VA7015 - Conservation Theory and Practice 2

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What will I learn on this module?

This immersive and challenging 60-credit module continues to provide a professional approach to core practical skills relevant to your chosen conservation specialism (Works of Art on Paper or Easel Paintings) and the related historic, scientific, historic, technical and tacit knowledge of materials encountered within professional practice. With increasing complexity you will further develop ethical and critical awareness and a broad range of additional skills relevant to conservation practice including analytical, problem solving, evaluative, oral and written communication skills alongside Health & Safety best practice. Science, an integral part in understanding the deterioration and behaviour of artist and conservation materials is supported throughout this module through labs and workshops, seminars or group tutorials. Students will have an opportunity to explore materials using a range of analytical methods commonly used in the assessment of historic artefacts.
A greater emphasis is also placed in this module on independent research, professional advocacy, project management skills and situating conservation in relation to current and emerging international/global practices and debates. Following on from the framework adopted in Year 1, the conservation practical workshops are logically arranged in a sequence that mirrors actual practice.
Topics may include:
Works of Art on Paper specialism:
• Consolidation of friable painted surfaces
• Pressure sensitive tape removal
• Washing and the alkalisation of coloured and friable material
• Non aqueous facing and advanced aqueous lining techniques
• Pulp and non-aqueous repair techniques
• Retouching and toning
• European and Japanese inlaying techniques
• Mounting and assemblage and reframing

Easel Paintings specialism:
• Advanced structural treatments
• Aqueous cleaning methods
• Solvent cleaning and varnish removal
• Infilling
• Retouching
• Coatings and re-varnishing
• Reframing/ conservation framing techniques

Conservation Science:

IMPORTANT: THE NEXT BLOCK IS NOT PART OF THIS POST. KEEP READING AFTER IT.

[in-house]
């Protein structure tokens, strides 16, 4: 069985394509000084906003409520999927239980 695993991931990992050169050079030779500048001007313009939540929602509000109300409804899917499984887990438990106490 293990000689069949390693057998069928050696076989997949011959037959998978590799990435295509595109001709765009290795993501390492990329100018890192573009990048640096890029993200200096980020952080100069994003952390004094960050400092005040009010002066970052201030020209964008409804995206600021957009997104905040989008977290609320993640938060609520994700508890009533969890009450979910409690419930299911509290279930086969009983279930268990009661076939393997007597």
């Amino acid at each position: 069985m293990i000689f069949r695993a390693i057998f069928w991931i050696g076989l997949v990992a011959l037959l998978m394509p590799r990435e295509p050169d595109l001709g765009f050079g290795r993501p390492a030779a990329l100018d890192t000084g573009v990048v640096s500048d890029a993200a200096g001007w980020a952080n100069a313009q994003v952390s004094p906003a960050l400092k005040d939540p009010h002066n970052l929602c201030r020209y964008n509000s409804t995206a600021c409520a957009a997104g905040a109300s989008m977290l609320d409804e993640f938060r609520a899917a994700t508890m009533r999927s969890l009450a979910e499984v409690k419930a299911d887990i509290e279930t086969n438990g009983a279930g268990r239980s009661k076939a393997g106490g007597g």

• Temperature, humidity & light
• Resins and adhesives
• Paint media and varnishes
• Reaction kinetics and ageing
• Pigment deterioration and identification
• Cross sections and fibre analysis

How will I learn on this module?

With increasing complexity this exciting module further develops your core conservation knowledge and skills learnt during year one.
Teaching is again delivered in a reflective style using a combination of exclusive on-line lectures and materials, demonstrations and practical studio workshops which culminate in a second portfolio of work. You will continue to develop your skills in reflective practice alongsidescientific, technical examination and documentation of selected artworks and case studies. Practical studio work, whether it is centered on artworks or carefully constructed facsimiles, follow on from year one in a logical order paralleling actual practice. Contact time with academic staff once again will be used to contextualise the comprehensive and innovative electronic material designed to develop theoretical understanding and offer guidance in completing your written assignments. In support of your various projects and research interests, you are also provided with one to one science tutorials and attend further science laboratory sessions. A focus will be made on the scientific analysis of artists’ materials such as the use of polarized light microscopy for example, to help identify pigment types. In so doing this can further understanding of the historical manufacture of artworks as well as providing an insight into potential deterioration hazards and processes.